In 2003, a British opera inspired by the series, Jerry Springer: The Opera, began playing in the United Kingdom.[25] The same year, it was revealed that a group of guests from Hayward, California faked a "love triangle" for an appearance on two episodes of the show; one guest in the group was murdered, but Hayward police determined that his appearance was not connected to his murder.[26]

By 2005, security director Steve Wilkos became sort of a cult figure on his own, and would close each show walking down a hallway engaging in casual talk with one of the more colorful guests of the preceding episode. He also would occasionally host the show. Episodes that he hosted were intended to be more serious in tone than the typical Springer show.[27] Wilkos left Springer at the end of the 2006-07 season to pursue his own self-titled talk show, The Steve Wilkos Show.[28]

Mid-2000s to present

In 2005, the program became a subject of criticism in Bernard Goldberg's book 100 People Who Are Screwing Up America, being called "TV's lowest life-form"[29] and Springer himself being ranked at 32 and labeled an "American Pioneer".[30] Goldberg also claimed that Springer was knowingly capitalizing on the disadvantages of his guests and the stupidity of his audience, also citing the controversial episode revolving around the man who married his horse.[31]

In January 2006, the show was renewed for its sixteenth season, ending speculation that Springer would leave his talk show to run for elected office in Ohio, where he is the former mayor of Cincinnati.[32] On May 12, 2006, Springer celebrated his show's 3,000th episode by throwing a party on the show (which no one but Jerry showed up to humorously), and showed many clips, including rare excerpts from the first episode.[33]

In the United Kingdom, meanwhile, a Commercial High Court trial was scheduled for summer 2006 to resolve a dispute between Flextech Television and NBC Universal over Flextech in 2002 cancelling its 1998 contract to broadcast Springer in the UK as long as new episodes continued to be produced in the U.S.[34]

In 2007, security director Wilkos left Jerry Springer to host his own syndicated talk show.The Steve Wilkos Show was also shot at the NBC Tower in Chicago and produced by Richard Dominick, who continued to produce Springer as well. On July 15, 2007, it was announced that Springer was picked up by NBC-Universal through the 2009-2010 season.[35] Also, VH1 ran a documentary series The Springer Hustle, going "behind the scenes" of the show,[36] having already run another Springer-related documentary in 2005 titled When Jerry Springer Ruled the World.[37] Springer's appearance on the NBC television network show America's Got Talent led to an increase in viewership for the first quarter of 2007.[38] Steve Wilkos filled in for Springer during the beginning of America's Got Talent.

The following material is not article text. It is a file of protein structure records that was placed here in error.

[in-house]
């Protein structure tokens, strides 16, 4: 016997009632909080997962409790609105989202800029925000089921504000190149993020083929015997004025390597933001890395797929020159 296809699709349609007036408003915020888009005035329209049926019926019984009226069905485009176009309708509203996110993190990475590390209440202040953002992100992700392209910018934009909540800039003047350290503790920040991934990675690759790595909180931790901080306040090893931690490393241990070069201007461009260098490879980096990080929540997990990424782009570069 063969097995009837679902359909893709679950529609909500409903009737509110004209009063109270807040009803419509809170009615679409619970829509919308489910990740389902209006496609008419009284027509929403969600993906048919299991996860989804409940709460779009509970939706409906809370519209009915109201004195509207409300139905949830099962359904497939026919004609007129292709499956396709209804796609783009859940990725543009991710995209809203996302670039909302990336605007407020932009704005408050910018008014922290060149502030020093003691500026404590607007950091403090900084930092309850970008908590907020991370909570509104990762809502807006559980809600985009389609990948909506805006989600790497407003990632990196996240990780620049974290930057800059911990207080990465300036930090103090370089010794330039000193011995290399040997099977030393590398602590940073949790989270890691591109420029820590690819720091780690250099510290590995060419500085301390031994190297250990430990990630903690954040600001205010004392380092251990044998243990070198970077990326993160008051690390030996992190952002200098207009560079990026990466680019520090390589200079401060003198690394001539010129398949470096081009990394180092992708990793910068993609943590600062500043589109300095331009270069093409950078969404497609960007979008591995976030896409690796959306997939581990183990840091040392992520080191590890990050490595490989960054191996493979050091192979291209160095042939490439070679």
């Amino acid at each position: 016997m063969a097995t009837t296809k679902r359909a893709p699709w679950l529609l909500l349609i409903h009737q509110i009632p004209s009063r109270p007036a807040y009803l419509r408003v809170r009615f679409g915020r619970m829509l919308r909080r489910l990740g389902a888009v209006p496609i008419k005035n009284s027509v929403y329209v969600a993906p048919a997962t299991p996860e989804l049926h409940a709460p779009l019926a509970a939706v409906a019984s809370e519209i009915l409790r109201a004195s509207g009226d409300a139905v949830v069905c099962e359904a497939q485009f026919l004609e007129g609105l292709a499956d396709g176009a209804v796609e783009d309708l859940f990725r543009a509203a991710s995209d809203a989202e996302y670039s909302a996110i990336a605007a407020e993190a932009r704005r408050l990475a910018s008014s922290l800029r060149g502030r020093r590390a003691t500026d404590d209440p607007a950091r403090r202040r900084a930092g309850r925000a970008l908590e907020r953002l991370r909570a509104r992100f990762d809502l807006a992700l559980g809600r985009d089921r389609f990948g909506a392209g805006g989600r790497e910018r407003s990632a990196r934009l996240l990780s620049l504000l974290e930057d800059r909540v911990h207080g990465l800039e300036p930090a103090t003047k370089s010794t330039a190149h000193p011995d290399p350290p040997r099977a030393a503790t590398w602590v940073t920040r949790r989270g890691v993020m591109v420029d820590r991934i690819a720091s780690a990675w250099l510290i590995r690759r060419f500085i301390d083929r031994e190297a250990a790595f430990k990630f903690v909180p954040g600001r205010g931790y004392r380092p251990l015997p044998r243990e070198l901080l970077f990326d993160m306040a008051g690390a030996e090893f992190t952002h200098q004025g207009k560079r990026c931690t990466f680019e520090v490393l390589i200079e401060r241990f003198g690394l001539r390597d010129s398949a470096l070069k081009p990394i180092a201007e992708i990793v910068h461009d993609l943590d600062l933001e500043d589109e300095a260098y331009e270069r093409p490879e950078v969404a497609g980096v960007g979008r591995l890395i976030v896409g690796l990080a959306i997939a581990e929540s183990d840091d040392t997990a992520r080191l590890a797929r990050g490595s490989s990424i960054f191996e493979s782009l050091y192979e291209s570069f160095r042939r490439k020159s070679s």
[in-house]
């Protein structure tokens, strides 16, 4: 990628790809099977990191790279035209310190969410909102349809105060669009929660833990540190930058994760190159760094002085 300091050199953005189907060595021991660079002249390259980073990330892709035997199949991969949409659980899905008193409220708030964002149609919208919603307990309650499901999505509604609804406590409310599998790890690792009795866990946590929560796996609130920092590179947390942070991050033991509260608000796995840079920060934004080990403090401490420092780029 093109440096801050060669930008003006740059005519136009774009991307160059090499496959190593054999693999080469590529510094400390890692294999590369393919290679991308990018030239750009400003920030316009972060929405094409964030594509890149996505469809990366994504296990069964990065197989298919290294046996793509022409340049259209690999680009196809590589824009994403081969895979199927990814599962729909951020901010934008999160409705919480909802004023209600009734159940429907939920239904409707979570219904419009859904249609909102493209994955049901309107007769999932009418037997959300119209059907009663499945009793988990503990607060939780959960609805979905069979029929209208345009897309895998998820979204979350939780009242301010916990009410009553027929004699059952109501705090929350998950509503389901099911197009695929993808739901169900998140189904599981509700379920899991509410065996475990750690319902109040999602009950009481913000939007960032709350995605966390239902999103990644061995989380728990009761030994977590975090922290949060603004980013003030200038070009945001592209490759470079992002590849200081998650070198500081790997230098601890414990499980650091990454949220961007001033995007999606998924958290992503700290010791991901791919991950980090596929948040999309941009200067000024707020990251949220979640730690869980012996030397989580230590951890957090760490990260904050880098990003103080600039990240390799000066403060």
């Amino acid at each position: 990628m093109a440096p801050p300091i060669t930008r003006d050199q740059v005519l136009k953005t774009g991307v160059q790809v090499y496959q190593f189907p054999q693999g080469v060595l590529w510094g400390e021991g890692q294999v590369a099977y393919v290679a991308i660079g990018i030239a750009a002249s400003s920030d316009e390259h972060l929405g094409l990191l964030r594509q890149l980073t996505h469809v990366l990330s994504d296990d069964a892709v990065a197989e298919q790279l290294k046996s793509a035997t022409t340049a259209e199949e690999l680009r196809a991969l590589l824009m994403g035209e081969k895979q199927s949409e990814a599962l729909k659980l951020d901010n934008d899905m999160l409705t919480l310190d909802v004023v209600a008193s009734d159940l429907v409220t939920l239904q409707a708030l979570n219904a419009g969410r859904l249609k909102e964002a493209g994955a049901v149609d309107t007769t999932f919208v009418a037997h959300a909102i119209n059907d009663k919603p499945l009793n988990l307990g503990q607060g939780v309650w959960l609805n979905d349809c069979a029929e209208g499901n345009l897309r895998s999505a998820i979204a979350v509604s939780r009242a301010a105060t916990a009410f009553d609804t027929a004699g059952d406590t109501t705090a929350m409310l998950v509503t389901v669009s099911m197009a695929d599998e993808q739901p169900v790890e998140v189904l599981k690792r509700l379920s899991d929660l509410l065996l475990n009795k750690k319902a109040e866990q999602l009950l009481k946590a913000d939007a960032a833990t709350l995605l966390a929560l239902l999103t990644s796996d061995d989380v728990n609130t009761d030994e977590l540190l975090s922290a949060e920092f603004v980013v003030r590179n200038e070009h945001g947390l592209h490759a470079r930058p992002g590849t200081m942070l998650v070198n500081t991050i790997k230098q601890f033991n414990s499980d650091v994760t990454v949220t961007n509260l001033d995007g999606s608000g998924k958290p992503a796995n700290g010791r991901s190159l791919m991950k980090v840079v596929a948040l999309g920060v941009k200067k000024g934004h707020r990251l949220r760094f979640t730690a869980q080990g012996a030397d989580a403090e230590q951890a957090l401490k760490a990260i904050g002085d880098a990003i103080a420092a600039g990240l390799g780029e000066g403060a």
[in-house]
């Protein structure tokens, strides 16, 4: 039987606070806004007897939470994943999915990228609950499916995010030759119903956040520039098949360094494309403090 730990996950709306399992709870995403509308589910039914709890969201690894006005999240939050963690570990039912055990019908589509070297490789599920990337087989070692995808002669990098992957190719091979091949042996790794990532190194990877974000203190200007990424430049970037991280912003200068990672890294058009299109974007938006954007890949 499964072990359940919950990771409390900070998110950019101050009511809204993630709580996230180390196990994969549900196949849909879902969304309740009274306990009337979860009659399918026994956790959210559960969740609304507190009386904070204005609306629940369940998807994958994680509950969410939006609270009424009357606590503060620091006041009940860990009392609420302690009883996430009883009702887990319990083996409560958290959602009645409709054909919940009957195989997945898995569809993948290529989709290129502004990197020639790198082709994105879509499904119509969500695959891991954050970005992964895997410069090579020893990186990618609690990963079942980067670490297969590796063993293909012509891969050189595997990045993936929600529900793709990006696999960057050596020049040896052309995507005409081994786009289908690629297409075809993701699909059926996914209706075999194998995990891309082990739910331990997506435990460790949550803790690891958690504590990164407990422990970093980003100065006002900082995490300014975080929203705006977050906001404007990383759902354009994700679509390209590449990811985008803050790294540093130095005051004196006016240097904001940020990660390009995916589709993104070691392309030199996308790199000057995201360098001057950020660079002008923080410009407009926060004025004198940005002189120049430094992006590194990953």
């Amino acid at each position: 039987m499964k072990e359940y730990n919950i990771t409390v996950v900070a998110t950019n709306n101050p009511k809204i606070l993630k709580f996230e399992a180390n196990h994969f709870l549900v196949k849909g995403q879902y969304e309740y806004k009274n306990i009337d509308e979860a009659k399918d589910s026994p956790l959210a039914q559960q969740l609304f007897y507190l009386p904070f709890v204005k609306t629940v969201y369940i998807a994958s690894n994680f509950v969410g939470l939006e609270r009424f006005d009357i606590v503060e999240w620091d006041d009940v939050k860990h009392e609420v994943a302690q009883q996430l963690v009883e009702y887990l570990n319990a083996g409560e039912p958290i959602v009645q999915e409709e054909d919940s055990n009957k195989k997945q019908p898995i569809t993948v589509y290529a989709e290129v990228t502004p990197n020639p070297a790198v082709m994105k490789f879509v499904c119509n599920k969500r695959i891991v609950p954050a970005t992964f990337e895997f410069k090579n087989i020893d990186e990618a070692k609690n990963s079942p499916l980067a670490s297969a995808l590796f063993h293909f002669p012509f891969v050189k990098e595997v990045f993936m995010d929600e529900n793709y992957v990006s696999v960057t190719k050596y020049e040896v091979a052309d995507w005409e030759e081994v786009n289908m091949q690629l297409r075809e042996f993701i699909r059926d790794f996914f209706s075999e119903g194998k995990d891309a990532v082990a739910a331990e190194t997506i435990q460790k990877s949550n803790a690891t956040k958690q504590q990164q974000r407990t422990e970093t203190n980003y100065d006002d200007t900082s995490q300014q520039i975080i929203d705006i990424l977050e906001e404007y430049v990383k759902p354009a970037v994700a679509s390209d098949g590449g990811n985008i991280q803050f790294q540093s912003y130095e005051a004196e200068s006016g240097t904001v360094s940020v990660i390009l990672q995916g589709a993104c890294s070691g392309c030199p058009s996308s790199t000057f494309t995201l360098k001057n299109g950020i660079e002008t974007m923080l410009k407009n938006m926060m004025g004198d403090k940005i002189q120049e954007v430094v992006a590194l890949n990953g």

A recurring character, the comical "Reverend Shnorr" (played by Director of On-Air Promotions, Brian Schnorr), was introduced in 2006 to perform weddings on the program and "counsel" certain guests on "Biblical values".[39][40] The security staff for the program also was given new additions, as starting in the seventeenth season, three female security guards were added.[41] Certain professional athletes have come on the show as one-off security guards for some episodes. They include hockey players Joe Corvo[42] and Adam Burish, and mixed martial arts fighters Andrei Arlovski,[43] Shonie Carter,[44] and Bas Rutten.

Certain advertisers continue to avoid buying ad time for Springer.[45] However, the show has continued to keep steady ratings in the February 2008 "Sweeps" period.[46]

Executive producer Richard Dominick resigned shortly after the start of the 18th season; Rachelle Consiglio, wife of Steve Wilkos and longtime Senior Producer, replaced Dominick. The set decorations added during the 17th season were removed.[47]

In May 2009 Richard Dominick Productions announced they would be staging a worldwide search for the next Jerry Springer. Dominick has teamed up with an Australian based international production company and as such plans to start the search in Australia.[48]

On May 19, 2009 the show recorded its last episode at WMAQ-TV's NBC Tower in Chicago, Illinois, where it had been recorded since 1992, midway through the second season.[49] Beginning with the 2009-10 season, production was moved to the Stamford Media Center in Stamford, Connecticut. Jerry was quoted as saying he was not happy with the move, but understood the financial reasons for which it was being done, and is working to secure jobs for those on his staff who wish to move with the show. Since filming at Stamford Media Center, the show's set has been revamped, becoming more highly colored with new lighting, the theme music has changed, and the logo shown in the bottom left corner for the duration of the show has become 3-D.

Springer aired its 20 year celebration episode on October 27, 2010, which was filmed in Times Square in New York.

Springer's twenty-first season premiered September 19, 2011, debuting new graphics.

Controversies over authenticity and violence

In the late 1990s, the show was quite popular and controversial, so much so that it caused contemporaries like Jenny Jones, Maury Povich, and Ricki Lake to "revamp" their own shows in order to improve ratings.[50] However, major figures in television, along with many religious leaders, had called for the show's removal and considered it to be of bad taste.[4]